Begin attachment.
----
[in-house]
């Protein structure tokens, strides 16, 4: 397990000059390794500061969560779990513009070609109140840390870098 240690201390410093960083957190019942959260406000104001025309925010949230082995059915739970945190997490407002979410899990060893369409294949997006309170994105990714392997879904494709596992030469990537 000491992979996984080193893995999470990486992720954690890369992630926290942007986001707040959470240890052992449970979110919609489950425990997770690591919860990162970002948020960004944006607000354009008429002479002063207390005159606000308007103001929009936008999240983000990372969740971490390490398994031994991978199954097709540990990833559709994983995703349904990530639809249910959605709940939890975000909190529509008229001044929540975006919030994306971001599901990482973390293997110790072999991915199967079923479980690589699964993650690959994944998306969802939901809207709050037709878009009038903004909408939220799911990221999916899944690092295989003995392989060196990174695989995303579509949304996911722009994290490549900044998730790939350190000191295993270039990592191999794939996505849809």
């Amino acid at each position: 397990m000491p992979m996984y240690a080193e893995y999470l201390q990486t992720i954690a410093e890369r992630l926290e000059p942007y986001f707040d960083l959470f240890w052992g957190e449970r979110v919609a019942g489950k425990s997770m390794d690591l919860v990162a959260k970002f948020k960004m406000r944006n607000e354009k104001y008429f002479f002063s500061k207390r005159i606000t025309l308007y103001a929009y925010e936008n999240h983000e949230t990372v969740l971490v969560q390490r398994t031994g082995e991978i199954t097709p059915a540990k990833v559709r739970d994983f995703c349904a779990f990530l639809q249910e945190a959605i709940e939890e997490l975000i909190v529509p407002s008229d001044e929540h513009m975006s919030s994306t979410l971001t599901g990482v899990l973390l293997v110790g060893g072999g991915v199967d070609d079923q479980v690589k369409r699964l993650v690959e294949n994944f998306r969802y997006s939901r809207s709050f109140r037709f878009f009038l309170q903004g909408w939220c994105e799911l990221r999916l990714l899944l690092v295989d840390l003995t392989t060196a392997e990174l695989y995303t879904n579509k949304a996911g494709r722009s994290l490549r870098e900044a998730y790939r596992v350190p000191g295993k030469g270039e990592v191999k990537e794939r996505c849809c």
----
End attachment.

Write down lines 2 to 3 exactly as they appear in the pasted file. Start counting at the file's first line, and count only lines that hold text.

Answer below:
């Protein structure tokens, strides 16, 4: 397990000059390794500061969560779990513009070609109140840390870098 240690201390410093960083957190019942959260406000104001025309925010949230082995059915739970945190997490407002979410899990060893369409294949997006309170994105990714392997879904494709596992030469990537 000491992979996984080193893995999470990486992720954690890369992630926290942007986001707040959470240890052992449970979110919609489950425990997770690591919860990162970002948020960004944006607000354009008429002479002063207390005159606000308007103001929009936008999240983000990372969740971490390490398994031994991978199954097709540990990833559709994983995703349904990530639809249910959605709940939890975000909190529509008229001044929540975006919030994306971001599901990482973390293997110790072999991915199967079923479980690589699964993650690959994944998306969802939901809207709050037709878009009038903004909408939220799911990221999916899944690092295989003995392989060196990174695989995303579509949304996911722009994290490549900044998730790939350190000191295993270039990592191999794939996505849809």
């Amino acid at each position: 397990m000491p992979m996984y240690a080193e893995y999470l201390q990486t992720i954690a410093e890369r992630l926290e000059p942007y986001f707040d960083l959470f240890w052992g957190e449970r979110v919609a019942g489950k425990s997770m390794d690591l919860v990162a959260k970002f948020k960004m406000r944006n607000e354009k104001y008429f002479f002063s500061k207390r005159i606000t025309l308007y103001a929009y925010e936008n999240h983000e949230t990372v969740l971490v969560q390490r398994t031994g082995e991978i199954t097709p059915a540990k990833v559709r739970d994983f995703c349904a779990f990530l639809q249910e945190a959605i709940e939890e997490l975000i909190v529509p407002s008229d001044e929540h513009m975006s919030s994306t979410l971001t599901g990482v899990l973390l293997v110790g060893g072999g991915v199967d070609d079923q479980v690589k369409r699964l993650v690959e294949n994944f998306r969802y997006s939901r809207s709050f109140r037709f878009f009038l309170q903004g909408w939220c994105e799911l990221r999916l990714l899944l690092v295989d840390l003995t392989t060196a392997e990174l695989y995303t879904n579509k949304a996911g494709r722009s994290l490549r870098e900044a998730y790939r596992v350190p000191g295993k030469g270039e990592v191999k990537e794939r996505c849809c």